What is BIM? A Q&A with Sotech
BIM is a technological advancement set to revolutionise the construction industry. Here, we explore BIM, the benefits it can provide and how it will affect architects, installers and manufacturers alike.
We interviewed Mohamadreza Jenaban (Mo), a Design for Manufacture / BIM Engineer at Sotech and our resident BIM expert, to find out more.
Mohamad used to be a KTP (Knowledge Transfer Partnership) associate from Teesside University. Part of his role was to investigate and integrate BIM and ERP. He worked within Sotech and with the university to gather knowledge and bring it into the industry, identify problem areas and try and find solutions from there.
Q: How would you sum up the definition of BIM?
BIM is an acronym for Building Information Modelling. It describes the process of designing a building collaboratively using coherent system of computer 3D models all the way to maintaining and decommissioning of the building (Capex to Opex). Think of BIM as “Better Information Management” or “To Build Information for Model”.
BIM is used to digitalise information flow and processes within the construction sector. I believe it is more of a cultural and behavioural change to adopt BIM than technology and other relevant aspects.
We have used 3D models before BIM; so what makes BIM different to any other 3D model?
As I mentioned previously, think of BIM as to build information for 3D models. BIM models are generated using parametric modelling technique with the existence of relevant meta data.
How do you think BIM fits in with the Sotech manufacturing process specifically?
BIM can help us to abolish most non-value added activities through our drawing office where parts are prepared for manufacture.
It provides us with the opportunity to make our internal processes more efficient with increased accuracy and greater transparency. BIM also enhance collaboration among project stakeholders, thereby it helps to reduce waste (procurement, process and material) across the entire supply chain.
Can we also help the architect with their role by using BIM?
Sotech as manufacturer can assist architects in adaptation of BIM by providing accurate product information such as system specification documents as well as intelligent 3D models with all the essential meta data. Therefore, not only does the architects have no more restricted to available standard parts in the library of their design software, but also, they are not required to spend non-value added time and effort to generate project specific objects to represent a specialised manufacturer’s product in the architectural model.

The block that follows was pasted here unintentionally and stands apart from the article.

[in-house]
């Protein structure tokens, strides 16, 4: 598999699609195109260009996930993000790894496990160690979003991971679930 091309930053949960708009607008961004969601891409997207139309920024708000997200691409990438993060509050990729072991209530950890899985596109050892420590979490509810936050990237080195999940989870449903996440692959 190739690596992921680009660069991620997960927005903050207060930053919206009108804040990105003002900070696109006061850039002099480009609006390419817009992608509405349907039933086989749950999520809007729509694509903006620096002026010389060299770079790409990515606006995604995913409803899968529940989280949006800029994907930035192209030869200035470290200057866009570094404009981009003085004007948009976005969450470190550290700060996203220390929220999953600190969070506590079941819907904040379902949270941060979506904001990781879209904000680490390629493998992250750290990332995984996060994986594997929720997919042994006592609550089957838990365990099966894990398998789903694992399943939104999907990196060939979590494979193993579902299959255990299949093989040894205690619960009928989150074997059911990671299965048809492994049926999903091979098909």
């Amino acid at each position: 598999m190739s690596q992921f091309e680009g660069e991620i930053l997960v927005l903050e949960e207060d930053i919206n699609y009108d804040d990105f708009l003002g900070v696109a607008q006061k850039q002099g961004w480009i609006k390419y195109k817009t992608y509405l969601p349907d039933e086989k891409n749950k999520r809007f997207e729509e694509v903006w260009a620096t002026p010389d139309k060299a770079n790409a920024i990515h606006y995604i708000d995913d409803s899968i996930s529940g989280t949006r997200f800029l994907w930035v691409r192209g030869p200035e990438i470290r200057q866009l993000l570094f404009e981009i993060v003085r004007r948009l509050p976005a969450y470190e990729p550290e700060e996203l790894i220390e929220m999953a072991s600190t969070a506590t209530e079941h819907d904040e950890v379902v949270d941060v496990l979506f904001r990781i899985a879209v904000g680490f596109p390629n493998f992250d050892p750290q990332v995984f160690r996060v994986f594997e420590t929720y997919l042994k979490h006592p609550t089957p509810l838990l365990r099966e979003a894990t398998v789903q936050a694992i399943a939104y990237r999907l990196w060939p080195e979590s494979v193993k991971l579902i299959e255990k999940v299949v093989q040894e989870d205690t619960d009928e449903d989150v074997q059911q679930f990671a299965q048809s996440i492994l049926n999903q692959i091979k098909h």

BIM promotes parametric modelling. This technique allows the architect to see our rainscreen cladding systems on their building with the click of a button.
What’s the difference between the four levels of BIM?
Level 0 is unmanaged CAD with paper based data exchange. It is the next level of generating 2D hand drawings.
Level 1 is the combination of managed 2D and unmanaged 3D modelling.
Level 2 is managed 3D modelling environment where models are generated and kept separately by various contractors and then shared in a shared location called Common Data Environment CDE.
Level 3 foresees a fully integrated and collaborative project information model hosted in a fully established and interoperable database environment called CDE to form the federated model where all members of the project team can update various aspects of the project in real time via the federated model.
What would be the effects of BIM on sustainability and the environment?
BIM enables the specifiers to select environmental friendly products based on the product’s environmental properties. We have to remember that it is not sufficient to solely specify green products, we also need to make sure what gets specified is what gets used in the construction phase.
coBuilder’s project “Green Construction Products into BIM” will facilitate the integration of digital format of product environmental properties data into BIM in order to track the movement and utilisation of all products from design to operation.
How would you think the BIM technology would influence the future of the construction industry?
Future of the construction industry is digitisation. Therefore, methodologies such as Building Information Modelling or Industry 4.0 are the enablers of rapid digital transformation. BIM and concept of industry 4.0 are the drivers for forming smart cities and digital Britain.
The UK Government’s Construction 2025 states: “Industrial Strategy for Construction is targeting lower costs, faster delivery, lower emissions and improvements in exports to position the UK at the forefront of international construction.”
Digital Built Britain states: “Digital Built Britain facilitates collaboration in the development of assets and infrastructure, new opportunities will be enabled for suppliers to offer new technologies and new ways of using information to facilitate access to infrastructure. In time new business models will emerge, transforming the structure of the construction industry, creating the need for new skills and substantially reducing costs. This will lead to the continued transformation of the infrastructure and construction delivery, operation and associated supply chains to lead the UK into developing new markets overseas based on the new skills and technologies. With this process in mind, it is helpful to define the scale of the market opportunities around delivery phases:
- Level 3 A Enabling improvements in the Level 2 model
- Level 3B Enabling new technologies and systems
- Level 3C Enabling the development of new business models
- Level 3D Capitalising on world leadership
Have you got a specific question?
If you have any questions regarding BIM, please contact Mo on firstname.lastname@example.org
If you’d like to speak to a technical expert about your project, contact our team on 0191 587 9213 or email email@example.com.